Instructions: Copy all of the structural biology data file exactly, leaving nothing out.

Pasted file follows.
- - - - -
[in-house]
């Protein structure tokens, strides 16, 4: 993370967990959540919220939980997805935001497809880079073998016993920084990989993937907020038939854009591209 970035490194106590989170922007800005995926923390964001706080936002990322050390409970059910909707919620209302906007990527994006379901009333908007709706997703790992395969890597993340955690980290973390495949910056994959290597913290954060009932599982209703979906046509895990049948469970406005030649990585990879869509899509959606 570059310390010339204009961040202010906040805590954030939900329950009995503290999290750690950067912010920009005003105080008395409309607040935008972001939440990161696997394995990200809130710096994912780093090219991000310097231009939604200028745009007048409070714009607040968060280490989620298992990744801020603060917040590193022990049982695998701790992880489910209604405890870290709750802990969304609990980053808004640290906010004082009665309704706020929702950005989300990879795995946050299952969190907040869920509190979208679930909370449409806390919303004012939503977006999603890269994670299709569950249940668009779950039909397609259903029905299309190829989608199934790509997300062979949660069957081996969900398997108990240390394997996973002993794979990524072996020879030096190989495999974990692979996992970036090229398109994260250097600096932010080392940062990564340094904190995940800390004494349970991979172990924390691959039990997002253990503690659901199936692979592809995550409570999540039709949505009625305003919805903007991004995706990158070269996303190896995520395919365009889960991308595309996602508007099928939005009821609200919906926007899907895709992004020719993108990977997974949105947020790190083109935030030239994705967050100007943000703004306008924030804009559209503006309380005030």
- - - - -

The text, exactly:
[in-house]
């Protein structure tokens, strides 16, 4: 993370967990959540919220939980997805935001497809880079073998016993920084990989993937907020038939854009591209 970035490194106590989170922007800005995926923390964001706080936002990322050390409970059910909707919620209302906007990527994006379901009333908007709706997703790992395969890597993340955690980290973390495949910056994959290597913290954060009932599982209703979906046509895990049948469970406005030649990585990879869509899509959606 570059310390010339204009961040202010906040805590954030939900329950009995503290999290750690950067912010920009005003105080008395409309607040935008972001939440990161696997394995990200809130710096994912780093090219991000310097231009939604200028745009007048409070714009607040968060280490989620298992990744801020603060917040590193022990049982695998701790992880489910209604405890870290709750802990969304609990980053808004640290906010004082009665309704706020929702950005989300990879795995946050299952969190907040869920509190979208679930909370449409806390919303004012939503977006999603890269994670299709569950249940668009779950039909397609259903029905299309190829989608199934790509997300062979949660069957081996969900398997108990240390394997996973002993794979990524072996020879030096190989495999974990692979996992970036090229398109994260250097600096932010080392940062990564340094904190995940800390004494349970991979172990924390691959039990997002253990503690659901199936692979592809995550409570999540039709949505009625305003919805903007991004995706990158070269996303190896995520395919365009889960991308595309996602508007099928939005009821609200919906926007899907895709992004020719993108990977997974949105947020790190083109935030030239994705967050100007943000703004306008924030804009559209503006309380005030």